First thing’s first. By now I hope you have read the About page, in which case you would know what this particular food blog is all about. But as a first posting, I thought I’d clarify exactly where this whole initative comes from.
Chances are, most of you who will read this blog (all 3.5 of you) are not really from Geneva. I’ve heard the story too many times now: most of us landed here unintentionally, sometimes having lived in bigger and more exciting places, and it seems like the city is boring. And dull. Right?
But let me stop you right there. The Geneva I grew up in and later came back to after 8 years in New York is neither bland nor dull. You do however need a little local help to break through that surface Calvinism that seems to be doing a great job at keeping the city quiet.
That’s where I hope to come in, to take you along to all the restaurants and bars worth a visit, and guide you through the mess of information, usually provided only in French, that makes it so difficult to access the sweet center of Geneva.
While growing up here, I was surrounded by delicious, decadent food. At the crossroads between France, Italy and Germany, Geneva and its surroundings have a lot to offer to those of us who spend our days dreaming about what we’ll be eating next. What’s more, my grandparents were trained and talented chefs, and every sunday we indulged in my hungarian grandmother’s paprika-based cooking and my grandfather’s state of the art pastries and desserts. Every season seemed to have its treats: the filets de perche du lac in the summer, the tender roasted game and mushrooms of the fall, winter’s raclette and fondue coupled with hot mulled wine, and salade de chevre in the spring.
After 8 years spent in New York as an adult, I moved back to Geneva to find the flavors and dishes hadn’t really changed, but more and more good restaurants had popped up. And so the great dinner marathon began, testing out restaurants of all sorts across the city.
Though surrounded by good food and prone to indulgence from the start, it was not until one day in 2011, when I was about to go on a hike in the pouring rain, that I paused to think about the concept of the produits du terroir, and my interest in food took a turn for the serious.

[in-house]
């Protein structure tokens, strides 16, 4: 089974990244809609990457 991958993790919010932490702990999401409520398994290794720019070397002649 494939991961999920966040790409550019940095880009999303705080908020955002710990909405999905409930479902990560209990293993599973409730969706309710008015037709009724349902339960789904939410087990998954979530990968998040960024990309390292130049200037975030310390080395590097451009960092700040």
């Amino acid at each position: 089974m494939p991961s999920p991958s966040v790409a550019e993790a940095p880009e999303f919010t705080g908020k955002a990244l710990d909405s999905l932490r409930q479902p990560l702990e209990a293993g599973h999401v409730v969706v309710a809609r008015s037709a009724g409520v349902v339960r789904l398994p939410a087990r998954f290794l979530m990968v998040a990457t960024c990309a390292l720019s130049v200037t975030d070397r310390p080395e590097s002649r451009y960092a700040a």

You have certainly seen the produit du terroir in the Coop and Migros. When you buy your “Vacherin Fribourgeois” cheese, its name indicates that the product is only authentic if it was made in Fribourg, according to centuries old cheese-making traditions. The “cardon épineux genevois” grows a bit like lettuce-heads and is now the first protected grown-product of Geneva. And the Valais has protected its way of baking pain de seigle.
All of a sudden I was engulfed in the world of food products. Tequila, I remembered, is a regional brand. And Buffala is known for its Mozarrella. Is it a coincidence that these are some of the most adored products in the world? Or is the local production, based on traditional methods, really a way of ensuring the taste quality of a product?
I started hitting the markets, mostly in Carouge, and instead of shyly asking the vendors to suggest whatever they felt like, I started picking up products and asking questions about them. Where was this grown/made? Who makes it? How?
Before I knew it, I had collected stacks of information on local products, which all stood the taste test when used in recipes back at home. It didn’t take too much longer to discover that some restaurants in the city have decided to support local farmers and producers. Which led to MORE eating out in restaurants…
But this time, dining out had gained a new purpose. Rather than just test and compare the quality of the melted chocolate sauce on a coupe danemark, or of the sauce that came with the steak, dining out now meant asking about the source of the products… and testing to see if they really did taste better.
So what’s the moral to this long, complicated story? The food here is great, and the city and countryside are teaming with restaurants, shops, markets and farms that will satisfy even the pickiest of the foodies. All that’s left is to use the info provided on this blog to figure out where to start.